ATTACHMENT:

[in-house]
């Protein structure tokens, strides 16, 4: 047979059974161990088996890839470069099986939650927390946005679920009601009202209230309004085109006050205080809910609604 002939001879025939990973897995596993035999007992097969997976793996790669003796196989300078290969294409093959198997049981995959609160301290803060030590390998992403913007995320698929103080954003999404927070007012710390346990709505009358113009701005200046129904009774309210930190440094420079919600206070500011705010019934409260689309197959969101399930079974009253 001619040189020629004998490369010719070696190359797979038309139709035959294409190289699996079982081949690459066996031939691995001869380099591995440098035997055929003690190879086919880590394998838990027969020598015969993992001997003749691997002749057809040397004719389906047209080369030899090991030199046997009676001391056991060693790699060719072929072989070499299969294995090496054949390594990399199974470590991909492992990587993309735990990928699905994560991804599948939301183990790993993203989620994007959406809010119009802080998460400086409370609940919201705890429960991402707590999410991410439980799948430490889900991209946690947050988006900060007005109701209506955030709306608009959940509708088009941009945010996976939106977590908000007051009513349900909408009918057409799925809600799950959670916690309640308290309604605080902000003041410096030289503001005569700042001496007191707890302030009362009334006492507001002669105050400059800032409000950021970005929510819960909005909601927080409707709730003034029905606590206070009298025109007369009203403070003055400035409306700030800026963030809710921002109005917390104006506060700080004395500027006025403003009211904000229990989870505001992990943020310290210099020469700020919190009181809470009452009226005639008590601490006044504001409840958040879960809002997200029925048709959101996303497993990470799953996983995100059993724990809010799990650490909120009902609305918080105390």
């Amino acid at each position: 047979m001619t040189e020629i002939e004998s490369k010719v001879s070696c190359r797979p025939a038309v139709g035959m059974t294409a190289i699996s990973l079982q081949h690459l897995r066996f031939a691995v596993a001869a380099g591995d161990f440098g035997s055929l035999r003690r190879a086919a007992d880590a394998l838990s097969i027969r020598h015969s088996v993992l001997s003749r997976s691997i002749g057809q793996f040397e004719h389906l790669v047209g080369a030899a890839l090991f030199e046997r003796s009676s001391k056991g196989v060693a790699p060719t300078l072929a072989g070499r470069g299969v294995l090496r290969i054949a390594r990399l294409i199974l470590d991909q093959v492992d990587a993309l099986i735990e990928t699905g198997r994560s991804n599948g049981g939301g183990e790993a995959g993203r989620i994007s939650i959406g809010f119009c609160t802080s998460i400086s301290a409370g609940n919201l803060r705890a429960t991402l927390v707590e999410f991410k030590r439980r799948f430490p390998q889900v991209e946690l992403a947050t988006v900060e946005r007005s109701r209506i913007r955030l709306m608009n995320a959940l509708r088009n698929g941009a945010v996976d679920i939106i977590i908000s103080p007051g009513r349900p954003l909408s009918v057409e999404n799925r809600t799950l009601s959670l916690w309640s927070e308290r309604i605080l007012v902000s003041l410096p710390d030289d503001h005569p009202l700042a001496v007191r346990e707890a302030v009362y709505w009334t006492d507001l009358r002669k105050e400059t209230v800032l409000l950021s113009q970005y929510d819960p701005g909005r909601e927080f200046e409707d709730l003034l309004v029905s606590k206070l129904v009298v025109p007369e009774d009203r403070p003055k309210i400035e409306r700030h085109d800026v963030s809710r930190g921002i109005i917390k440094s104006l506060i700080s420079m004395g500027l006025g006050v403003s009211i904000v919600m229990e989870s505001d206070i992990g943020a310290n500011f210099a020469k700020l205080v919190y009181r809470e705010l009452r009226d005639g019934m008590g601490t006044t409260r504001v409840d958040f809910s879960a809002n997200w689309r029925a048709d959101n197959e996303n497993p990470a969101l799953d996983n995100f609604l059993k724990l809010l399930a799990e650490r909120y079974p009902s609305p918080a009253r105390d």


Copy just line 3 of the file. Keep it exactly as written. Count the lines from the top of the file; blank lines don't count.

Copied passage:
């Amino acid at each position: 047979m001619t040189e020629i002939e004998s490369k010719v001879s070696c190359r797979p025939a038309v139709g035959m059974t294409a190289i699996s990973l079982q081949h690459l897995r066996f031939a691995v596993a001869a380099g591995d161990f440098g035997s055929l035999r003690r190879a086919a007992d880590a394998l838990s097969i027969r020598h015969s088996v993992l001997s003749r997976s691997i002749g057809q793996f040397e004719h389906l790669v047209g080369a030899a890839l090991f030199e046997r003796s009676s001391k056991g196989v060693a790699p060719t300078l072929a072989g070499r470069g299969v294995l090496r290969i054949a390594r990399l294409i199974l470590d991909q093959v492992d990587a993309l099986i735990e990928t699905g198997r994560s991804n599948g049981g939301g183990e790993a995959g993203r989620i994007s939650i959406g809010f119009c609160t802080s998460i400086s301290a409370g609940n919201l803060r705890a429960t991402l927390v707590e999410f991410k030590r439980r799948f430490p390998q889900v991209e946690l992403a947050t988006v900060e946005r007005s109701r209506i913007r955030l709306m608009n995320a959940l509708r088009n698929g941009a945010v996976d679920i939106i977590i908000s103080p007051g009513r349900p954003l909408s009918v057409e999404n799925r809600t799950l009601s959670l916690w309640s927070e308290r309604i605080l007012v902000s003041l410096p710390d030289d503001h005569p009202l700042a001496v007191r346990e707890a302030v009362y709505w009334t006492d507001l009358r002669k105050e400059t209230v800032l409000l950021s113009q970005y929510d819960p701005g909005r909601e927080f200046e409707d709730l003034l309004v029905s606590k206070l129904v009298v025109p007369e009774d009203r403070p003055k309210i400035e409306r700030h085109d800026v963030s809710r930190g921002i109005i917390k440094s104006l506060i700080s420079m004395g500027l006025g006050v403003s009211i904000v919600m229990e989870s505001d206070i992990g943020a310290n500011f210099a020469k700020l205080v919190y009181r809470e705010l009452r009226d005639g019934m008590g601490t006044t409260r504001v409840d958040f809910s879960a809002n997200w689309r029925a048709d959101n197959e996303n497993p990470a969101l799953d996983n995100f609604l059993k724990l809010l399930a799990e650490r909120y079974p009902s609305p918080a009253r105390d």